Bezos, J. P. (2020, July 28). Statement by Jeff Bezos to the U.S. House Committee on the Judiciary. Retrieved September 15, 2020, from https://blog.aboutamazon.com/policy/statement-by-jeff-bezos-to-the-u-s-house-committee-on-the-judiciary
Pennsylvania State University World Campus (2016). Psych 485 Lesson 2: Five-Factor Model (FFM) of Personality. Retrieved from https://psu.instructure.com/courses/2075467/modules/items/30110372
Kantor, J. (2015, August 18). Inside Amazon: Wrestling Big Ideas in a Bruising Workplace. Retrieved from https://www.nytimes.com/2015/08/16/technology/inside-amazon-wrestling-big-ideas-in-a-bruising-workplace.html?smid=tw-share&_r=0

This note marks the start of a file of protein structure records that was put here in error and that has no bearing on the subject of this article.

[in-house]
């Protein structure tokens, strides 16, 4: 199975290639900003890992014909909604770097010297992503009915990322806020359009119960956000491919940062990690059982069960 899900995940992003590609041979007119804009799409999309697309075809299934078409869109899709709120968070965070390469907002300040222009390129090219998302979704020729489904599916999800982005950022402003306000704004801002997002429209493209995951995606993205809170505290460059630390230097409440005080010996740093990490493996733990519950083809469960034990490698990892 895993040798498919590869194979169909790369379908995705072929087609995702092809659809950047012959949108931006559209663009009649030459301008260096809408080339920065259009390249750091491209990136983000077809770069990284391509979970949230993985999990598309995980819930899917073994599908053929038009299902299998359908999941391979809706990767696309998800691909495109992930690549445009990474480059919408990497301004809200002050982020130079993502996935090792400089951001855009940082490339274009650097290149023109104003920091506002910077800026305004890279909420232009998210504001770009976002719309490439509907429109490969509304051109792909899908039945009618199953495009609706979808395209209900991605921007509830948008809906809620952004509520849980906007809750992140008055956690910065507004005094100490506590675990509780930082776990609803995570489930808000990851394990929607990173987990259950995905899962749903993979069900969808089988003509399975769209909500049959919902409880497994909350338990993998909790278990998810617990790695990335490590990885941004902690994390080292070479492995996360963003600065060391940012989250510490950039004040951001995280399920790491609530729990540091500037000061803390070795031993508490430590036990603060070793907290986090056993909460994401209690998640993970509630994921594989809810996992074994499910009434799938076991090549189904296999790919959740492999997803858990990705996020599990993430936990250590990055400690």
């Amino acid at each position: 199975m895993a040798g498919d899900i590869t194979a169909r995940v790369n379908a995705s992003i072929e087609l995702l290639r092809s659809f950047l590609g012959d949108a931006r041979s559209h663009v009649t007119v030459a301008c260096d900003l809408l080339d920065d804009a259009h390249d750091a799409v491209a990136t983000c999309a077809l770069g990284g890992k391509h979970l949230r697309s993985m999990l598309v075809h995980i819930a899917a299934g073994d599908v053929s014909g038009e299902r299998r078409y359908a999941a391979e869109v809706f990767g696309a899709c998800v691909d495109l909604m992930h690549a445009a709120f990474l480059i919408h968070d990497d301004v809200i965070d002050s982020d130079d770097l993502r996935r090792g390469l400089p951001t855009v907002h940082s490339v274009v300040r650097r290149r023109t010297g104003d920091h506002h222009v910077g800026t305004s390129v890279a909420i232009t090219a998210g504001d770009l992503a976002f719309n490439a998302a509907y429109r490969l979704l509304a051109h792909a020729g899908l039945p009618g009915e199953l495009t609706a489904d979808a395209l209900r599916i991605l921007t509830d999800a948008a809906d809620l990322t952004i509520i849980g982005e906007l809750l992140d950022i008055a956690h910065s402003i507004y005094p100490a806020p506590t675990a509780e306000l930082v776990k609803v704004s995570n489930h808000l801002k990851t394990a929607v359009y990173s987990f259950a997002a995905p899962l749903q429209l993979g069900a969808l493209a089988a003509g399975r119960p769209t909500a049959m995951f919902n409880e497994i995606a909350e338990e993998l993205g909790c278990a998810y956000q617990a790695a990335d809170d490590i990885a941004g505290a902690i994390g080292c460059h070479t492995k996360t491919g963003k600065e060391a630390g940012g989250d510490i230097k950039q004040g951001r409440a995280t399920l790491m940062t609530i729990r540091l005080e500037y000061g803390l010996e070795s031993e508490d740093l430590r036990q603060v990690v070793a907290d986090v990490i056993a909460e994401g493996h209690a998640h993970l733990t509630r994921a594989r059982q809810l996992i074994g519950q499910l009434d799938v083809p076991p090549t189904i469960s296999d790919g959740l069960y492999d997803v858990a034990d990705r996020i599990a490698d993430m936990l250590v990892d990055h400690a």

Krantz, M. (2020, February 18). Jeff Bezos Boldly Fails So Amazon Can Thrive. Retrieved from https://www.investors.com/news/management/leaders-and-success/jeff-bezos-big-mistakes-made-rich/